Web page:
Christian persecution ‘growing sharply’ in India ( UCA News)

Uttar Pradesh in the north, Tamil Nadu and Karnataka in the south reported the highest incidence, rights group says

Catholics in the Delhi archdiocese pray during an annual Palm Sunday gathering on April 4, 2017. (Photo: Bijay Kumar Minj/UCA News)

Violence against Indian Christians is growing by the day and the federal and provincial governments need to act now to arrest the worrying trend, a human rights group says.

The United Christian Forum (UCF) based in the national capital New Delhi in a press note on Nov. 26 said the growth in recorded incidents is increasing “not just year-on-year, but even month-on-month.”

As per data compiled by UCF through its helpline, a total of 511 incidents were reported as of Nov. 21 this year as against 505 in 2021.

“The growing incidence of violence against religious minorities is an unhappy situation which defies our Prime Minister Narendra Modi’s electoral assurance of inclusive growth,” UCF President Michael Williams said.

Data shows the provinces of Uttar Pradesh in the north, followed by Chhattisgarh in central India, Tamil Nadu and Karnataka in the south were the worst places to be for the nation’s Christians.

Uttar Pradesh reported 149 incidents while Chhattisgarh 115. In the south, Tamil Nadu and Karnataka reported 30 incidents each.

In almost all incidents reported from across the country, vigilante mobs comprising extremist elements were involved. Their modus operandi appeared to be to make allegations of religious conversion activities and either barge into prayer gatherings or attack individuals or small groups of Christians.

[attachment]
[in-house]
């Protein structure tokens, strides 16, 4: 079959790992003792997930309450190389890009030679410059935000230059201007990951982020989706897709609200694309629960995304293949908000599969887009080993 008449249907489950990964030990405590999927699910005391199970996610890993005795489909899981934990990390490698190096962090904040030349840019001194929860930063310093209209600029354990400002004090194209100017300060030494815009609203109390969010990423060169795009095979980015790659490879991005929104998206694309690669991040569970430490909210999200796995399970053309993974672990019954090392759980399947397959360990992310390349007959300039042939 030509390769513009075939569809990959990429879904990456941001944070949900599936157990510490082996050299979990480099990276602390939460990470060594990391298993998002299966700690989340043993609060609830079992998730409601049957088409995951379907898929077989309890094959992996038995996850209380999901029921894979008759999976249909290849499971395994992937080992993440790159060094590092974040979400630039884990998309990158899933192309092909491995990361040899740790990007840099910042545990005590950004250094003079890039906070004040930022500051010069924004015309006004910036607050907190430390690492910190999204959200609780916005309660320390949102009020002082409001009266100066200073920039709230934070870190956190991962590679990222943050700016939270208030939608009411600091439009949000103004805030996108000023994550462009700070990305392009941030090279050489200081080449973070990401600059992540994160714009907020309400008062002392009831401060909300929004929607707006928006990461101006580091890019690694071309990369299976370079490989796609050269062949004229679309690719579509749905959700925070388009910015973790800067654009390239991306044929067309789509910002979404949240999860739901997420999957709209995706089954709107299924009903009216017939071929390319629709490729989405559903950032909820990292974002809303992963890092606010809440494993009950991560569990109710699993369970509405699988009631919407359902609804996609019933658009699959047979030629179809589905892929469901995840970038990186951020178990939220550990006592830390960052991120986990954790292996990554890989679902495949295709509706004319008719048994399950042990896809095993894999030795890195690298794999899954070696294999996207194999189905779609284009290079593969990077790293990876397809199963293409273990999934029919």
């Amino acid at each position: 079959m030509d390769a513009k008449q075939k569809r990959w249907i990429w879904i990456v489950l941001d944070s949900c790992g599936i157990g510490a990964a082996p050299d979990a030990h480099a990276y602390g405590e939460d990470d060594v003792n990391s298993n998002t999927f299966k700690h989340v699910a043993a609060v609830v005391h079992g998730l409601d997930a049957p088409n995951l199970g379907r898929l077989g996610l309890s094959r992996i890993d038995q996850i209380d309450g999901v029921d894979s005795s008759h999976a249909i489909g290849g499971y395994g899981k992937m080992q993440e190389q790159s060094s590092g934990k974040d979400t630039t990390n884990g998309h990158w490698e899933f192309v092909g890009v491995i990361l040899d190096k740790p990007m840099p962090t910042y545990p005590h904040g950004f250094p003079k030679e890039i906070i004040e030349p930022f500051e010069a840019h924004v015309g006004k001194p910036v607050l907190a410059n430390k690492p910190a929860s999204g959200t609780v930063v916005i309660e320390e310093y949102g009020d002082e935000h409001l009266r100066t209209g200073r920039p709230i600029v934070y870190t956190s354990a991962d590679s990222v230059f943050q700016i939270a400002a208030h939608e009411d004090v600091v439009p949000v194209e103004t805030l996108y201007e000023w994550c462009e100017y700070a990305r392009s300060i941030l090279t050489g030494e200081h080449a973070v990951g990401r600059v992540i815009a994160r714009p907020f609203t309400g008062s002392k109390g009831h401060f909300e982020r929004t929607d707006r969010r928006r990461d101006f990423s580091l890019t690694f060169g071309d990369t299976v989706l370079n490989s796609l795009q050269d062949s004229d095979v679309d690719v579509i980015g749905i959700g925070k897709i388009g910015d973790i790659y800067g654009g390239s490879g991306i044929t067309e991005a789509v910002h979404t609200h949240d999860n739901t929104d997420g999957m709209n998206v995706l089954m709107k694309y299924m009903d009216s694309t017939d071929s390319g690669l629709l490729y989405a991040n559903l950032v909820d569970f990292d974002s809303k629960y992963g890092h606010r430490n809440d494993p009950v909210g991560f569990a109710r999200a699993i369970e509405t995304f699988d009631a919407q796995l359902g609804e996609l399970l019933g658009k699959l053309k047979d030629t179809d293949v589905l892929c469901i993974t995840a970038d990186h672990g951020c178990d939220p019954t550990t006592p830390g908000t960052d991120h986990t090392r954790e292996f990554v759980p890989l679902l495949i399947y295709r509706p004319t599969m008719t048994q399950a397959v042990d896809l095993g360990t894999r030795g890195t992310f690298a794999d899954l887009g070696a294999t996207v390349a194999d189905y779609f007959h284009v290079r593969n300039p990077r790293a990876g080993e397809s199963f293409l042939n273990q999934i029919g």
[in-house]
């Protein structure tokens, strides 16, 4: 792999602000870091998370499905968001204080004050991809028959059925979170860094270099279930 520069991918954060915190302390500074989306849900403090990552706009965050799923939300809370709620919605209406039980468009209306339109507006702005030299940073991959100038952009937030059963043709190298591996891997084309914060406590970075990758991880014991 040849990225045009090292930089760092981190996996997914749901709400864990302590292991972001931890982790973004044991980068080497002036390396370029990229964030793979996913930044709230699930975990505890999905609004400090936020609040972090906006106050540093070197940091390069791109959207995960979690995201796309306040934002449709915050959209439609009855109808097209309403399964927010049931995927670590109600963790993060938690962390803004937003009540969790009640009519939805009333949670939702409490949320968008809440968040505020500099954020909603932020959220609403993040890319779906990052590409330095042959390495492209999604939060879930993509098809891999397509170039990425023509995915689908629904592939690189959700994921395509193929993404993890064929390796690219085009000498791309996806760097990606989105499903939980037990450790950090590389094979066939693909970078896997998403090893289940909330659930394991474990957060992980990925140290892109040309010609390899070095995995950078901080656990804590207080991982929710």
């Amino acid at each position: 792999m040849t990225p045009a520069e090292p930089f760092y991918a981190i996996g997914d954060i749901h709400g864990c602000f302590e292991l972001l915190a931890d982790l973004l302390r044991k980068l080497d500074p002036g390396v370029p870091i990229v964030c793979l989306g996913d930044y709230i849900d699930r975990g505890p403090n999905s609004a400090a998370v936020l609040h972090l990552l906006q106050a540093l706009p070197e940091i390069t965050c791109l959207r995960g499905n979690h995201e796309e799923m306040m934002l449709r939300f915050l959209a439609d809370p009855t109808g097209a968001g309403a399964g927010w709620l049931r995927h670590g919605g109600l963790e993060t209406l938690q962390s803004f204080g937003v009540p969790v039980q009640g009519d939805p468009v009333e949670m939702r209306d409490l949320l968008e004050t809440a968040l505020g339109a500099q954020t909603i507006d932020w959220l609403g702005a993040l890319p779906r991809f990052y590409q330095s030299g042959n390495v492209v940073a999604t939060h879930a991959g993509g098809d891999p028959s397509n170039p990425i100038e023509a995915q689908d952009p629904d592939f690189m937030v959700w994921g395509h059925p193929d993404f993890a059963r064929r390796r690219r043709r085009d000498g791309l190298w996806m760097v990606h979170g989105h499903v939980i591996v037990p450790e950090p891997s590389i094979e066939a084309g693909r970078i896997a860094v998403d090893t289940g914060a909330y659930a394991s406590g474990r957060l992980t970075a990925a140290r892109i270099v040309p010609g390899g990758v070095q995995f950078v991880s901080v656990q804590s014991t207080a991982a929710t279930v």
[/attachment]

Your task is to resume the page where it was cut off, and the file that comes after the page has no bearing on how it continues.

Mob crimes were carried out with impunity as the police turned a blind eye or followed suit by arresting Christians under charges of forced conversions, the rights group said.

A.C. Michael, convener of the UCF told UCA News that violence against the Christian communities is compounded by the failure of the police to investigate and prosecute the perpetrators.

“This is despite a slew of directions to the government from the Supreme Court of India to stop the horrendous acts of ‘mobocracy,’” he said.

There are 79 cases registered against pastors in the country alleging their involvement in religious conversion activities, though not a single case has been proved in court so far, he added.

Several lay people are languishing in jail as they are denied bail by courts, the UCF said.

This story was originally published in . Read the full story here

Related Articles